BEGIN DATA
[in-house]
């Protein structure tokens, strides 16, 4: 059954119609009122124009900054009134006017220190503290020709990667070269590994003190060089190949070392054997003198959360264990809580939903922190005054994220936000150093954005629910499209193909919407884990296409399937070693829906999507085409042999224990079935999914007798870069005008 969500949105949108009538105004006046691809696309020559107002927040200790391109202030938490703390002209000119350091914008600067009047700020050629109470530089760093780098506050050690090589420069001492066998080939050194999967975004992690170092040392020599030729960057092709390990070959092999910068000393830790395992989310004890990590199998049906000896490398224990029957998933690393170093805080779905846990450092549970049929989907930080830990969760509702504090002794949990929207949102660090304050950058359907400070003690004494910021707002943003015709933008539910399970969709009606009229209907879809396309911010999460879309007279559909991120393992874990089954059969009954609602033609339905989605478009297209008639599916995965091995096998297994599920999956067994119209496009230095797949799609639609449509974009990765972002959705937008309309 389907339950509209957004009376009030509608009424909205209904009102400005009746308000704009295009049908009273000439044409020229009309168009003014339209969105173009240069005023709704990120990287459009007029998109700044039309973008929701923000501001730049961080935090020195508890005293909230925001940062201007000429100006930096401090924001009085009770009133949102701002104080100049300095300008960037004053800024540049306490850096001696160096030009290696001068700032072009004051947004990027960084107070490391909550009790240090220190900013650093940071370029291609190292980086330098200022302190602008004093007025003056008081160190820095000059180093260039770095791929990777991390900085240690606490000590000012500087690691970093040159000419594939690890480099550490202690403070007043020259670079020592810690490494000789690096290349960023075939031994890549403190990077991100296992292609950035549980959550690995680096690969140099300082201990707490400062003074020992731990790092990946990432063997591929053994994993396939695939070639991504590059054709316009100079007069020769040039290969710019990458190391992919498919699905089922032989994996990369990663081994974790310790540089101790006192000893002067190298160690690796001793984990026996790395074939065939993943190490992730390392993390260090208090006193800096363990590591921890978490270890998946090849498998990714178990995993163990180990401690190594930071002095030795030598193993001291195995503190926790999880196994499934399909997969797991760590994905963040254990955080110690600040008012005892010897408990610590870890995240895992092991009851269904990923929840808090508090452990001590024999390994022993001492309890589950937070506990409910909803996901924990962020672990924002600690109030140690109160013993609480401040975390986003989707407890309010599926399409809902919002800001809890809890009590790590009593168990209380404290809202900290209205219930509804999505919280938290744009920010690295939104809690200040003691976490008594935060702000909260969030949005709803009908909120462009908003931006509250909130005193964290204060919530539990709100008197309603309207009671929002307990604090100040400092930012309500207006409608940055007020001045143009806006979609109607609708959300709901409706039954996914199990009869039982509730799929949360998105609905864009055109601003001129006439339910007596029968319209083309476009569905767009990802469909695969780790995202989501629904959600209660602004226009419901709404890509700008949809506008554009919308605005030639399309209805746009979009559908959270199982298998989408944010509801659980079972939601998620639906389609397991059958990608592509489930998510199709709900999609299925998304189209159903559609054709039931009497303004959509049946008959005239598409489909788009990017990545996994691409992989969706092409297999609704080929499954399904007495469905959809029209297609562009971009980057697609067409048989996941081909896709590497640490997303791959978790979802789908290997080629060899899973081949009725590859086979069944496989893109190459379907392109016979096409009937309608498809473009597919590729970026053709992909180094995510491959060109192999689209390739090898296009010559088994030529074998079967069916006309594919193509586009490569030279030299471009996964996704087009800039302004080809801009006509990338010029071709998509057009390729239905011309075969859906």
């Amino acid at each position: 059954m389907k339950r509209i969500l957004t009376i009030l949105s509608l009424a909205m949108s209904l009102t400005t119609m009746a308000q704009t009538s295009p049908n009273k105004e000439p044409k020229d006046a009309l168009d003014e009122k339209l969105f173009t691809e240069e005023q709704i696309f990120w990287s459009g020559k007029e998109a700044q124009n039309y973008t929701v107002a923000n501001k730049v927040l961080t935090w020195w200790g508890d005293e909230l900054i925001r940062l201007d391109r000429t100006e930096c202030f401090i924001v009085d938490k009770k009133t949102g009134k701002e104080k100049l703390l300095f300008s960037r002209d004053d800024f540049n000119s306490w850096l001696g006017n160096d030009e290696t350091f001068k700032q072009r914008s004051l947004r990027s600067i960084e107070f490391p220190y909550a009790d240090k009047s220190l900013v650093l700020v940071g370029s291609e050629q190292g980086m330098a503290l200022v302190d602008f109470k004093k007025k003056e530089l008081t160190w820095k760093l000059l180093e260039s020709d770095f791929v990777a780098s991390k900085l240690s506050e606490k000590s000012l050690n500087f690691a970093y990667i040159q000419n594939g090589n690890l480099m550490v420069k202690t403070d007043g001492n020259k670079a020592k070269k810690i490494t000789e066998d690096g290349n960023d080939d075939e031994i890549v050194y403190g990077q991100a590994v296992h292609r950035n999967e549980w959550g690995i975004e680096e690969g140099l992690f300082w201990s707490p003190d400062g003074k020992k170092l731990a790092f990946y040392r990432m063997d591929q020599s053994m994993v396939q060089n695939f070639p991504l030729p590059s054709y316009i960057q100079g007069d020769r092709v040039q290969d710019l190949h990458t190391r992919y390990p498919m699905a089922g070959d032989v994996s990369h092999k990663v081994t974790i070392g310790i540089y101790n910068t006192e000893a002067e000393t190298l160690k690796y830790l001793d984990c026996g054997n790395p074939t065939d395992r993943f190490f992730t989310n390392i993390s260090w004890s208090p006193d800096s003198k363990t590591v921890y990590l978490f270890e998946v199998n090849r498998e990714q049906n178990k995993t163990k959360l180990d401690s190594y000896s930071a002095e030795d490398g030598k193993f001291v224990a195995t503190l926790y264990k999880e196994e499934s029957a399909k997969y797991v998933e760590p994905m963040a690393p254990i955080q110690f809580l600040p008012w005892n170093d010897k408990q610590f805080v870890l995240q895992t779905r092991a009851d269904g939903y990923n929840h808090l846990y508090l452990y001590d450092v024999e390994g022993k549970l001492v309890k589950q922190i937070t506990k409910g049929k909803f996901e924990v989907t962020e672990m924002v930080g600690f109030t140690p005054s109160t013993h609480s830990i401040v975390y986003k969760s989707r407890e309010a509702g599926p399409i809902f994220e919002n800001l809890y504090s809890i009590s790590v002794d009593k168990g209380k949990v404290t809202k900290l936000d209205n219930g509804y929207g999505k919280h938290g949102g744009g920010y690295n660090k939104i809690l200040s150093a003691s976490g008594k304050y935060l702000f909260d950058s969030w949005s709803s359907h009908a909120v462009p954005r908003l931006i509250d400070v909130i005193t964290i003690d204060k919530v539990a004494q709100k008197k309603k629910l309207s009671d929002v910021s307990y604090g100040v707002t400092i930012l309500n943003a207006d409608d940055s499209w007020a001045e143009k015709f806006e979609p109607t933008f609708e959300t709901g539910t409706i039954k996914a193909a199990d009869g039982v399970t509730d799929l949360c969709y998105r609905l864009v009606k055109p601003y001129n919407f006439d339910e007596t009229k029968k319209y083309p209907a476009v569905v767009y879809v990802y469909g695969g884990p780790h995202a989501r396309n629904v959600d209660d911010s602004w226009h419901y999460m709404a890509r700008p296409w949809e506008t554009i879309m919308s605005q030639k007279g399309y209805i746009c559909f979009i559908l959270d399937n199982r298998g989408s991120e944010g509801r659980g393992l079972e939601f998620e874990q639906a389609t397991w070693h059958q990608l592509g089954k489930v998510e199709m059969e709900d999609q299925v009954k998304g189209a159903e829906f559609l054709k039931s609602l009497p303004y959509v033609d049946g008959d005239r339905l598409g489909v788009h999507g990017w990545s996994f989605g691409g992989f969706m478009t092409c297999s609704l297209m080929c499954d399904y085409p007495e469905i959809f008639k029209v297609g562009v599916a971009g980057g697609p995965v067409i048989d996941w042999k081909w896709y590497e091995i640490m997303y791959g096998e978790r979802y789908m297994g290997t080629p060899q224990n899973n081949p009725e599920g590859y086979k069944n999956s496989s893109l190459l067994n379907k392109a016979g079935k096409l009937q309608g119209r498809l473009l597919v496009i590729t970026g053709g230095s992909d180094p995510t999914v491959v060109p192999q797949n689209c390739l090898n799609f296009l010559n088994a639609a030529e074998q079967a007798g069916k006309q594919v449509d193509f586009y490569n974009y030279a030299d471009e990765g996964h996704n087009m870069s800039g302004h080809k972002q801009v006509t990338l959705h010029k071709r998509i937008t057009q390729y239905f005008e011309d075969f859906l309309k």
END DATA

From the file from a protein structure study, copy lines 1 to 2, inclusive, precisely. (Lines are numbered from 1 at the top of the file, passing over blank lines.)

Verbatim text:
[in-house]
């Protein structure tokens, strides 16, 4: 059954119609009122124009900054009134006017220190503290020709990667070269590994003190060089190949070392054997003198959360264990809580939903922190005054994220936000150093954005629910499209193909919407884990296409399937070693829906999507085409042999224990079935999914007798870069005008 969500949105949108009538105004006046691809696309020559107002927040200790391109202030938490703390002209000119350091914008600067009047700020050629109470530089760093780098506050050690090589420069001492066998080939050194999967975004992690170092040392020599030729960057092709390990070959092999910068000393830790395992989310004890990590199998049906000896490398224990029957998933690393170093805080779905846990450092549970049929989907930080830990969760509702504090002794949990929207949102660090304050950058359907400070003690004494910021707002943003015709933008539910399970969709009606009229209907879809396309911010999460879309007279559909991120393992874990089954059969009954609602033609339905989605478009297209008639599916995965091995096998297994599920999956067994119209496009230095797949799609639609449509974009990765972002959705937008309309 389907339950509209957004009376009030509608009424909205209904009102400005009746308000704009295009049908009273000439044409020229009309168009003014339209969105173009240069005023709704990120990287459009007029998109700044039309973008929701923000501001730049961080935090020195508890005293909230925001940062201007000429100006930096401090924001009085009770009133949102701002104080100049300095300008960037004053800024540049306490850096001696160096030009290696001068700032072009004051947004990027960084107070490391909550009790240090220190900013650093940071370029291609190292980086330098200022302190602008004093007025003056008081160190820095000059180093260039770095791929990777991390900085240690606490000590000012500087690691970093040159000419594939690890480099550490202690403070007043020259670079020592810690490494000789690096290349960023075939031994890549403190990077991100296992292609950035549980959550690995680096690969140099300082201990707490400062003074020992731990790092990946990432063997591929053994994993396939695939070639991504590059054709316009100079007069020769040039290969710019990458190391992919498919699905089922032989994996990369990663081994974790310790540089101790006192000893002067190298160690690796001793984990026996790395074939065939993943190490992730390392993390260090208090006193800096363990590591921890978490270890998946090849498998990714178990995993163990180990401690190594930071002095030795030598193993001291195995503190926790999880196994499934399909997969797991760590994905963040254990955080110690600040008012005892010897408990610590870890995240895992092991009851269904990923929840808090508090452990001590024999390994022993001492309890589950937070506990409910909803996901924990962020672990924002600690109030140690109160013993609480401040975390986003989707407890309010599926399409809902919002800001809890809890009590790590009593168990209380404290809202900290209205219930509804999505919280938290744009920010690295939104809690200040003691976490008594935060702000909260969030949005709803009908909120462009908003931006509250909130005193964290204060919530539990709100008197309603309207009671929002307990604090100040400092930012309500207006409608940055007020001045143009806006979609109607609708959300709901409706039954996914199990009869039982509730799929949360998105609905864009055109601003001129006439339910007596029968319209083309476009569905767009990802469909695969780790995202989501629904959600209660602004226009419901709404890509700008949809506008554009919308605005030639399309209805746009979009559908959270199982298998989408944010509801659980079972939601998620639906389609397991059958990608592509489930998510199709709900999609299925998304189209159903559609054709039931009497303004959509049946008959005239598409489909788009990017990545996994691409992989969706092409297999609704080929499954399904007495469905959809029209297609562009971009980057697609067409048989996941081909896709590497640490997303791959978790979802789908290997080629060899899973081949009725590859086979069944496989893109190459379907392109016979096409009937309608498809473009597919590729970026053709992909180094995510491959060109192999689209390739090898296009010559088994030529074998079967069916006309594919193509586009490569030279030299471009996964996704087009800039302004080809801009006509990338010029071709998509057009390729239905011309075969859906």